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Building the eukaryotic genetic tree

Research Article published on 13 January 2020 , Updated on 28 April 2021

Laura Eme is a researcher at the Ecology, Systematics and Evolution Laboratory (ESE - Université Paris-Saclay, CNRS, AgroParisTech). She is interested in understanding gene transmission in eukaryotes and the way environmental changes are affecting the expression of their genes. Her Macro-EpiK programme has just been awarded an ERC Starting Grant.

The study of life has always fascinated researchers. Modern DNA sequencing techniques and whole-genome characterisation are opening up new fields of research. One of these is the work of Laura Eme, a researcher at the Ecology, Systematics and Evolution Laboratory (ESE - Université Paris-Saclay, CNRS, AgroParisTech). Within the "Microbial diversity, ecology and evolution" team, she is trying to understand the mechanisms of horizontal transfers - the exchange of genetic material between non-descendant organisms - in eukaryotes. Her work is focusing on a particular class of eukaryotic living beings: protists. These unicellular organisms account for nearly 75% of eukaryotic diversity and are a prime subject for genomic studies.

Deciphering horizontal transfers in eukaryotes

From the second half of the 20th century, studies highlighted horizontal gene transfers in bacteria (or prokaryotes). In fact, different species of bacteria were able to share genetic material and acquired, for example, antibiotic resistance properties transmitted by resistant bacteria. However, this transmission of genes to other organisms outside the progeny has hardly been studied in eukaryotes.  Described at the end of the 2000s, this phenomenon involved characteristics (process, frequency of transfer) different from prokaryotes.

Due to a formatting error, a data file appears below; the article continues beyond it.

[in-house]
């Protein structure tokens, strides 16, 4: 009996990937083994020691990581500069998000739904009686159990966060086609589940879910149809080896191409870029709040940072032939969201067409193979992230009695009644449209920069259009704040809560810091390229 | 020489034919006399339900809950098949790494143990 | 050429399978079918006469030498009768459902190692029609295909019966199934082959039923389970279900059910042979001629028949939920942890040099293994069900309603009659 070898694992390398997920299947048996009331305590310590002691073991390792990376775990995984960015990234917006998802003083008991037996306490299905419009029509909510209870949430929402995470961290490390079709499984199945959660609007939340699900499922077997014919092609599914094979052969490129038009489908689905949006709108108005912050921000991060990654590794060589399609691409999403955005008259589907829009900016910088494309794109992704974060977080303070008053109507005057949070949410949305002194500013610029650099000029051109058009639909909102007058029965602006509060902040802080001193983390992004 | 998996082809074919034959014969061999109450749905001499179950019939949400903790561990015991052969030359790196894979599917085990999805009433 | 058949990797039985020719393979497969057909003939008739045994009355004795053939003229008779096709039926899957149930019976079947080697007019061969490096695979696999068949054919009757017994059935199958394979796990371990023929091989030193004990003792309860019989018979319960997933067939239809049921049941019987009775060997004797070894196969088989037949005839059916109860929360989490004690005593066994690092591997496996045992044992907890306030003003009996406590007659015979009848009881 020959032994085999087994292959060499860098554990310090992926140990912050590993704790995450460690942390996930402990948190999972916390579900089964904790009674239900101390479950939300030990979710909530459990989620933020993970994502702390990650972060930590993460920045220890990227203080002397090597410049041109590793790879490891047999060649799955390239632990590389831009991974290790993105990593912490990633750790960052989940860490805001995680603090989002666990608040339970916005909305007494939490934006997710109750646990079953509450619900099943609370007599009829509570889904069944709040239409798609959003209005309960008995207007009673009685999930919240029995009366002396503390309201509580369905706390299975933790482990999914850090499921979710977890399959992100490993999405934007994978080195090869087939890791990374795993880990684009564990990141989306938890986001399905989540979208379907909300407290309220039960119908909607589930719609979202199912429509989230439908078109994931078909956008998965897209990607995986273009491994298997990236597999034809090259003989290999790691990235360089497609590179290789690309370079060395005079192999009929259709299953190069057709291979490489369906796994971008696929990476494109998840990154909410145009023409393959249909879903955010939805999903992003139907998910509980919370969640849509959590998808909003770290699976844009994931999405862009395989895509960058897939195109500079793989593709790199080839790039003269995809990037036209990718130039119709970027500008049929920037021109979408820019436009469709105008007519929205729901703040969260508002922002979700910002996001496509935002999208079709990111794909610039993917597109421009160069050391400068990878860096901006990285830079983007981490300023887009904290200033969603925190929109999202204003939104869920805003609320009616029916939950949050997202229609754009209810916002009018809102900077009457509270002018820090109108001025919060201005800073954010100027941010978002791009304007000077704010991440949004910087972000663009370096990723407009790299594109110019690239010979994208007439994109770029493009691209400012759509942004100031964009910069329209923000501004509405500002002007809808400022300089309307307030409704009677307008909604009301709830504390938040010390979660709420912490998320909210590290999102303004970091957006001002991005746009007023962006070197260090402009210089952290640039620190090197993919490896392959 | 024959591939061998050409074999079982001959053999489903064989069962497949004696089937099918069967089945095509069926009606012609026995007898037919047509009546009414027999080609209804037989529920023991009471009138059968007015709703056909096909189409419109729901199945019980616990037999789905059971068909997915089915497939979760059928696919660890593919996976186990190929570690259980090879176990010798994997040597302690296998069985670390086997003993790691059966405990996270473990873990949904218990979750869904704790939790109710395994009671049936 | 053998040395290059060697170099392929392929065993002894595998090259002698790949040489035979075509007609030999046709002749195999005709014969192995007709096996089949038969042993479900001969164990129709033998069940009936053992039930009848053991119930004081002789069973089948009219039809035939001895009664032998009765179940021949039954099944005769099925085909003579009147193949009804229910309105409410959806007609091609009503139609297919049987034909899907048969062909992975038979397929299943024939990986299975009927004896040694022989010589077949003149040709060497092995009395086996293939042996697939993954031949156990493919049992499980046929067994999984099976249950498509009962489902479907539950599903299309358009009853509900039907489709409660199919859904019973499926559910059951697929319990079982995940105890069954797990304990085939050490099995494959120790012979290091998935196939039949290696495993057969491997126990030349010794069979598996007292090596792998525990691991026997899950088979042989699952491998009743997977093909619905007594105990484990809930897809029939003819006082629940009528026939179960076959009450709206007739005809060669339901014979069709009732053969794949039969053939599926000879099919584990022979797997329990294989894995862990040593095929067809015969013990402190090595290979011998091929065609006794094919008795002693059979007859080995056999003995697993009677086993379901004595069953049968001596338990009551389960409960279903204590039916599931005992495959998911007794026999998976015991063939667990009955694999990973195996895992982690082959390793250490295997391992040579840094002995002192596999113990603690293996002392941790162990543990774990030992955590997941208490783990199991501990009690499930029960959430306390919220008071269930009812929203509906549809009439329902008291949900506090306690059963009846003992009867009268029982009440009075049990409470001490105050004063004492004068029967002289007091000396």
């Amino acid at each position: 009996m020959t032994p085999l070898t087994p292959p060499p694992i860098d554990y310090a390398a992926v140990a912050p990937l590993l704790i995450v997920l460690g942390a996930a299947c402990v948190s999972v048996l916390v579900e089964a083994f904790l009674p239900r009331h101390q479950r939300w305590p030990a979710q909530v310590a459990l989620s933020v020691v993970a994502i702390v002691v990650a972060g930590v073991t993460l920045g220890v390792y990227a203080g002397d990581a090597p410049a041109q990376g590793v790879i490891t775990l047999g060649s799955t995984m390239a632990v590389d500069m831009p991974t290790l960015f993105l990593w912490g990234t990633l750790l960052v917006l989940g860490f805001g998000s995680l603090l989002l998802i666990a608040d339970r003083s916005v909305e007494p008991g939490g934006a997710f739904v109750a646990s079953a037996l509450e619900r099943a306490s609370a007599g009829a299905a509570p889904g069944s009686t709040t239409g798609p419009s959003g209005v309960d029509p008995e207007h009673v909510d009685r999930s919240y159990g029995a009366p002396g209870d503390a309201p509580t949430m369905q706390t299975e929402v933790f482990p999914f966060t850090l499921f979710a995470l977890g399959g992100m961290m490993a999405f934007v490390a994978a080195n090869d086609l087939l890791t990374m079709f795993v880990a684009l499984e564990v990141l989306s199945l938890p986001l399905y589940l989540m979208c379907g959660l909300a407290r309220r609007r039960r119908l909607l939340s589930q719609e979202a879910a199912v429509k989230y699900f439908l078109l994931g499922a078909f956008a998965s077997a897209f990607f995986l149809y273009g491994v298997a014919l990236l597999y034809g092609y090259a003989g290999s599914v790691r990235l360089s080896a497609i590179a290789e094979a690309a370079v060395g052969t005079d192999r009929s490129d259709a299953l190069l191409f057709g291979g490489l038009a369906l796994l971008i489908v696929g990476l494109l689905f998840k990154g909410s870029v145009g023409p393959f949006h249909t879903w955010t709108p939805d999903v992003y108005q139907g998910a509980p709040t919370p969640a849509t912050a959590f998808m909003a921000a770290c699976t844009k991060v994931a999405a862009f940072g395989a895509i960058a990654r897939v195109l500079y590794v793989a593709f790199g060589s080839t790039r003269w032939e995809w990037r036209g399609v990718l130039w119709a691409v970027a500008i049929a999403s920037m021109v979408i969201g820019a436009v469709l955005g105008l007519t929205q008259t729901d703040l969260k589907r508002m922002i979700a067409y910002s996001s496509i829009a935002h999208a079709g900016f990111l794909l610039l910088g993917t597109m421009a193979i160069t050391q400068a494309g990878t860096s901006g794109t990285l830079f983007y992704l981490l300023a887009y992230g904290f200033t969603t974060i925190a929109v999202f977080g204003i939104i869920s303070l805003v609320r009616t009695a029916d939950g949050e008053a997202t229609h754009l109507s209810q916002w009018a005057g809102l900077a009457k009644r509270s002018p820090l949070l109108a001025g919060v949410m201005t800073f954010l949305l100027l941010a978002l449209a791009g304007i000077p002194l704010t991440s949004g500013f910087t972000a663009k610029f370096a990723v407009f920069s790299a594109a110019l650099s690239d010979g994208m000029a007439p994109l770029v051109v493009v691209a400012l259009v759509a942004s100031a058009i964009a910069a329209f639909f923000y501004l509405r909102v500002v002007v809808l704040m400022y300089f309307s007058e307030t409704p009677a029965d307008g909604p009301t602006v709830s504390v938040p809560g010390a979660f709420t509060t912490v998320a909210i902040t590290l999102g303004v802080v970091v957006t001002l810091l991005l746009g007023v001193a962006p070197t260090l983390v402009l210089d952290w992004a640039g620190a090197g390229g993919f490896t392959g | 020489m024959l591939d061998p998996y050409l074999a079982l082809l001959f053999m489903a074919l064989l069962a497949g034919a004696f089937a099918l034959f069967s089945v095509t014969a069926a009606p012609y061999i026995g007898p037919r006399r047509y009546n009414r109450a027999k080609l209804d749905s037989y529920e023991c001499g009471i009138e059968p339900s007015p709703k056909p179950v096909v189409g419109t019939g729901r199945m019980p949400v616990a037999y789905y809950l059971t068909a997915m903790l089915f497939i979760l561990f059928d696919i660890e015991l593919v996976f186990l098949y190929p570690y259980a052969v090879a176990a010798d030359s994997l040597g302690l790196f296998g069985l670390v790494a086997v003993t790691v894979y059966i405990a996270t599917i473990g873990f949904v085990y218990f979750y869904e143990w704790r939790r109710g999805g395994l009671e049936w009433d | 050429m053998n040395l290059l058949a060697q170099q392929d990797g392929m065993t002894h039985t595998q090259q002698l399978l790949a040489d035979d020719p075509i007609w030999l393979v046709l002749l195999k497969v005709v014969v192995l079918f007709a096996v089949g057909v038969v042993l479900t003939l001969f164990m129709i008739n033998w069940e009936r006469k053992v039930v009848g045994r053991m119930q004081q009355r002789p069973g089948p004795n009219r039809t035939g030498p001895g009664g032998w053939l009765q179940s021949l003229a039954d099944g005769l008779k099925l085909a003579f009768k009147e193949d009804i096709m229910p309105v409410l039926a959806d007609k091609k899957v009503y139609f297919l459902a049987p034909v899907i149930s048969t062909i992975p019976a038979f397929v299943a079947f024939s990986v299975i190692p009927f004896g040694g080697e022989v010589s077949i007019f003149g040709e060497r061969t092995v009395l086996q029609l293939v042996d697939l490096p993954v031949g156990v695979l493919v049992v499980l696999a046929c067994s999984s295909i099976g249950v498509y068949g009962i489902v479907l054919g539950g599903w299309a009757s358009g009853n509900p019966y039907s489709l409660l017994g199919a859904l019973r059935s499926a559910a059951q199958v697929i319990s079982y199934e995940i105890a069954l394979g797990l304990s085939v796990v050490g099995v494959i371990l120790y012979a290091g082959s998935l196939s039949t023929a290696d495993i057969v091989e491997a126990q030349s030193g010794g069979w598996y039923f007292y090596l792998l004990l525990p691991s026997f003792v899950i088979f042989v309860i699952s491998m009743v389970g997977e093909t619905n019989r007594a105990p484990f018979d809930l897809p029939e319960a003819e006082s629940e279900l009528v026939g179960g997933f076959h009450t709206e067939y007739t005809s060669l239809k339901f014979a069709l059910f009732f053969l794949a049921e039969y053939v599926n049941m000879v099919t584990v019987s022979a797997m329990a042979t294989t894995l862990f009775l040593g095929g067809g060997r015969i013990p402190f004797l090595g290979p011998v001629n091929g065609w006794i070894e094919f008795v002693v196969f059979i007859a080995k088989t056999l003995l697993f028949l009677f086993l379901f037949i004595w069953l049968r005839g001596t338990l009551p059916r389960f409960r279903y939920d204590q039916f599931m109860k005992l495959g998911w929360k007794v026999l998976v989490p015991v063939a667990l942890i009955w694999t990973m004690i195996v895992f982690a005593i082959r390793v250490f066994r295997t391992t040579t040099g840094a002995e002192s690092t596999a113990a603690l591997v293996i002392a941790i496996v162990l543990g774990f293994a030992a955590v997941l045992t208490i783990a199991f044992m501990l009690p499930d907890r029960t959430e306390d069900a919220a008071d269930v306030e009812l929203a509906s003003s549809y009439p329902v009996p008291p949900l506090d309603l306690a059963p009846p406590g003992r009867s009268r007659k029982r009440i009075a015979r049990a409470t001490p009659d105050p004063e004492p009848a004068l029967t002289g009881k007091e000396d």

Funded by an ERC Starting Grant, Laura Eme's Macro-EpiK research is intended to reconstruct the phylogeny of eukaryotes. "This will enable us to find out which genes appeared by horizontal transfers and were therefore inherited from other species. From these results, we will determine the ancestral characteristics of eukaryotes.

Epigenetic modifications: differences in individuals without genetic alterations

The other axis of research carried out by Laura Eme is turning around epigenetics. Gene expression results from a combination of many parameters: the same set of genes, present in two different organisms, may not be expressed in the same way. For example, bees may become either workers or queens, depending on the food they receive as larvae. In certain species of turtles, gender differentiation before hatching is governed by the incubation temperature of the egg.

The origin of these phenomena is epigenetics, which involves biochemical modifications of the DNA. These do not change the nucleotide sequence of the genes but are sometimes hereditary. They affect histone proteins around which DNA wraps during DNA compaction and influence gene expression.

"The idea of our work is to better understand the diversity of epigenetics on the eukaryotic tree, in order to track their origin and build an evolutionary history."

Laura Eme's team will generate and collect genomic data from different species of protists. Using this information, the researchers will carry out bioinformatics work in order to develop a methodology to identify horizontal gene transfers, applicable to a large number of genomes. They will also try to understand and analyse the importance of epigenetic modifications in eukaryotes.

After a bachelor's degree in biochemistry, Laura Eme moved on to a master's degree in bioinformatics and genomics. She completed her PhD on the large-scale evolutionary history of eukaryotes at the Bacterial Chemistry Laboratory (University of Aix-Marseille, France). She then moved to Canada at Dalhousie University to work on the diversity of eukaryotes and their place in the tree of life. She also worked on the evolutionary processes that affect the genomes of this branch. She then did a second postdoctoral fellowship in Sweden at the University of Uppsala. Her work then focused on the study of archaea genomes and the origin of eukaryotes through a comparative genomic and phylogenetic study. This research earned her the Jacques Monod Prize, awarded by the Medical Research Foundation. Recently, she joined the CNRS as a researcher to work on epigenetic diversity and horizontal gene transfer in eukaryotes.